Jenna Dooley

WNIJ All Things Considered Host

Jenna Dooley has spent her professional career in public radio. She is a graduate of Northern Illinois University and the Public Affairs Reporting Program at the University of Illinois - Springfield. She returned to Northern Public Radio in DeKalb after several years hosting Morning Edition at WUIS-FM in Springfield.  For 2012, she was named "Newsfinder of the Year" by the Illinois Associated Press. She is also recipient of the 2014 Donald R. Grubb NIU Journalism Alumni Award. She is not afraid to brag at parties that she has met Carl Kasell, Ira Glass, and Garrison Keillor (and has pictures to prove it!) She is the former Recording Secretary for the Illinois News Broadcasters Association.

Jenna Dooley

The Rockford Police Department is switching to a fully encrypted system for radio transmissions. The changes take effect Monday morning.

Police Chief Daniel O’Shea says the move is meant to stay one step ahead of those who commit crimes.

Jenna Dooley

DeKalb’s Beloved Community holds regular gatherings to talk about a range of topics including race and religion. This month, the group met at Hopkins Park to discuss statistics involving officer-involved shootings.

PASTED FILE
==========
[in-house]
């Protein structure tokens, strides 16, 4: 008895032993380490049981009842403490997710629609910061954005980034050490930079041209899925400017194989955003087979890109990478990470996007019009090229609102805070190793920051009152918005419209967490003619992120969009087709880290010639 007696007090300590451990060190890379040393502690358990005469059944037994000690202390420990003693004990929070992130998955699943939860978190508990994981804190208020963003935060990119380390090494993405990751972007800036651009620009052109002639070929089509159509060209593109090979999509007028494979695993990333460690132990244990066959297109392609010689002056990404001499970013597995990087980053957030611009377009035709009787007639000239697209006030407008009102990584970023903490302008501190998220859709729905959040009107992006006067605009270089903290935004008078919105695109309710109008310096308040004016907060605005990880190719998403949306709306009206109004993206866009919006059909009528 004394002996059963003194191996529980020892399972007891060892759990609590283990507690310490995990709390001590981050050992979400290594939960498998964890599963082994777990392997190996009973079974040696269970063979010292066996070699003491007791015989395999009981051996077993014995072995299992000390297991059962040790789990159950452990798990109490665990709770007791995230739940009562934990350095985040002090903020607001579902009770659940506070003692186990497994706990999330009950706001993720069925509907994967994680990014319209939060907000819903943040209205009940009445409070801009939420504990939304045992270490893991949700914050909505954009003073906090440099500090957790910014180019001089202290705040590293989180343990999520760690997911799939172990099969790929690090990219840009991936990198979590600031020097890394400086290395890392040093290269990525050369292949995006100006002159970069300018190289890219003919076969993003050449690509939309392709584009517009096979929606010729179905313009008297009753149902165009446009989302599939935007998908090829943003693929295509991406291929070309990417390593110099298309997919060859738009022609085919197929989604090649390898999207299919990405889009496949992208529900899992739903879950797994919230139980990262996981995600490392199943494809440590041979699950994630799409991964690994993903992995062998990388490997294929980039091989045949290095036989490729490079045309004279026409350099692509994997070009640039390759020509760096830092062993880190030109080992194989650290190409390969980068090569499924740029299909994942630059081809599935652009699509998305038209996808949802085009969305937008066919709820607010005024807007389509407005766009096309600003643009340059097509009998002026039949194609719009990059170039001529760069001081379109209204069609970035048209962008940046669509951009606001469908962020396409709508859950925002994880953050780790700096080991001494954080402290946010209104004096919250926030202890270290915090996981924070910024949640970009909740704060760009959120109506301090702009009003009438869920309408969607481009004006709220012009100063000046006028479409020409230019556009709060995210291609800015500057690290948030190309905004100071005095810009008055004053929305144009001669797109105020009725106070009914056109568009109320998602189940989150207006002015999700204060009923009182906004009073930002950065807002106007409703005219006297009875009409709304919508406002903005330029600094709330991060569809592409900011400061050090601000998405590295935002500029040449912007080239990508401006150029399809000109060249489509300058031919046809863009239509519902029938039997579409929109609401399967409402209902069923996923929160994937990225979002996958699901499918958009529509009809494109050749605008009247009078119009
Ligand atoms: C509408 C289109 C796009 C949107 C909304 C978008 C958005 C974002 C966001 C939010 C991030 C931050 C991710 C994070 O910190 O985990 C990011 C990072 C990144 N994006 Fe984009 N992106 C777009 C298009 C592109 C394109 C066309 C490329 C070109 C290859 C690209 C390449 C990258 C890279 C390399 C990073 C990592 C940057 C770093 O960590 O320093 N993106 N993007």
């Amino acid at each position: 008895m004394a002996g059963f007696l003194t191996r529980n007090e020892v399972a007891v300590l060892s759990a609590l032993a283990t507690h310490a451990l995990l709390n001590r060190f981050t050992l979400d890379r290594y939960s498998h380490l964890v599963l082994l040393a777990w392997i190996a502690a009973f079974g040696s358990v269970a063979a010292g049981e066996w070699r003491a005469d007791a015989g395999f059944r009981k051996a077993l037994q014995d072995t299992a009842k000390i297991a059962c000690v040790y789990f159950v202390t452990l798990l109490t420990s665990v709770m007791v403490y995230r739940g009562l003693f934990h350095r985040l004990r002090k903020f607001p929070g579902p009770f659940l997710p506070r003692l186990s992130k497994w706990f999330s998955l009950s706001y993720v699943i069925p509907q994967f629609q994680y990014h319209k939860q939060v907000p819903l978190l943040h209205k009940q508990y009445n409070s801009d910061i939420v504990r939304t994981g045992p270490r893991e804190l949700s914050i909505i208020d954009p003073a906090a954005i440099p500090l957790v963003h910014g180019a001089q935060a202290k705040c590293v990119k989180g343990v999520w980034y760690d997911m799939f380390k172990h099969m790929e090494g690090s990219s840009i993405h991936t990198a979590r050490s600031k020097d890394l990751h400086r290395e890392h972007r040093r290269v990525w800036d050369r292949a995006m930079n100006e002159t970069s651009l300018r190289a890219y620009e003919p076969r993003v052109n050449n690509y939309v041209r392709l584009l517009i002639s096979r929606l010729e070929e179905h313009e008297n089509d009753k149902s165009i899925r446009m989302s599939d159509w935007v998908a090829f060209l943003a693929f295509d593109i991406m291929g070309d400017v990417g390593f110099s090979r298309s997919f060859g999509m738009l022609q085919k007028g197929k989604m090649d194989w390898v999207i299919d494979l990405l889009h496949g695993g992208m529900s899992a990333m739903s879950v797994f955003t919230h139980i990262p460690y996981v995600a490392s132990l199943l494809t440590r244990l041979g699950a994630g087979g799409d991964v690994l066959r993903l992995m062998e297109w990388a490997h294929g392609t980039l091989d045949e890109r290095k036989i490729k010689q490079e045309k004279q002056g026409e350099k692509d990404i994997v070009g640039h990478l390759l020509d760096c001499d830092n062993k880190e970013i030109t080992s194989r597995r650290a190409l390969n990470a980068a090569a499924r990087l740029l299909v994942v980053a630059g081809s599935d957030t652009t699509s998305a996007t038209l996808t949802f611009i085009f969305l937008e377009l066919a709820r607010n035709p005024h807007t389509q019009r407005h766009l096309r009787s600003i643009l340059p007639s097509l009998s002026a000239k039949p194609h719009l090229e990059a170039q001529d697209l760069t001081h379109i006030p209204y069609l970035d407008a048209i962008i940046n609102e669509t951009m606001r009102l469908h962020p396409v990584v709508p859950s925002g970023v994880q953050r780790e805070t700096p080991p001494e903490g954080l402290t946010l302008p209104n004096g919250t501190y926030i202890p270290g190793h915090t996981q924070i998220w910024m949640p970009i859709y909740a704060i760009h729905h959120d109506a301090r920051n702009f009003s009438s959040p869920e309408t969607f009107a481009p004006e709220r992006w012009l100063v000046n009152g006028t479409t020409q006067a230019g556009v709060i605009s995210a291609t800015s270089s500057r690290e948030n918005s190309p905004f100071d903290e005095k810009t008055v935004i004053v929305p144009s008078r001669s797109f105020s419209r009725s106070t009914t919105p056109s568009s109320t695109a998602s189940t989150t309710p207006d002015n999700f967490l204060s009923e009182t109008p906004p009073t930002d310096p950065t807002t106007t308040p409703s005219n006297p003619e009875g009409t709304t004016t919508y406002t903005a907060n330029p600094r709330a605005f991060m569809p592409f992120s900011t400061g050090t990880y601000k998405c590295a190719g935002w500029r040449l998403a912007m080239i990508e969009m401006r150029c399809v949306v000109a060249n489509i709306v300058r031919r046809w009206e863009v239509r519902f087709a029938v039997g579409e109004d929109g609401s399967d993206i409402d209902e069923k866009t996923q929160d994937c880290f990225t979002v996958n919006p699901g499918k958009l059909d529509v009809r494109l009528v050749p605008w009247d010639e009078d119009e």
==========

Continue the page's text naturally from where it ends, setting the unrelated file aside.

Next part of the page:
Beloved Community of DeKalb

President Barack Obama visited Dallas Tuesday in the aftermath of the killing of five officers protecting a Black Lives Matter protest last week. His comments since the event last Thursday have addressed racial tensions in that city and around the country.

Tackling issues of racial tensions has been part of a community dialog in DeKalb in recent months.

Jenna Dooley

There were many Fourth of July celebrations across northern Illinois and southern Wisconsin Monday night.

The DeKalb Municipal Band performed a program called "A Star Spangled Spectacular" in Hopkins Park.  Hundreds of people gathered around the band shell dressed in red, white, and blue.

John Pingo

There’s a summer-camp feel at a northern Illinois center serving adults with developmental disabilities.

On a recent hot day, chickens pecked at a bucket of food mixed with dried worms.

A young woman made excited gestures and echoed the sound of the clucks.

She was led into the coop by Davontay Lewis, a staff member at the Goldie B. Floberg Center in Rockton. The center serves dozens of young adults with developmental disabilities.

Pages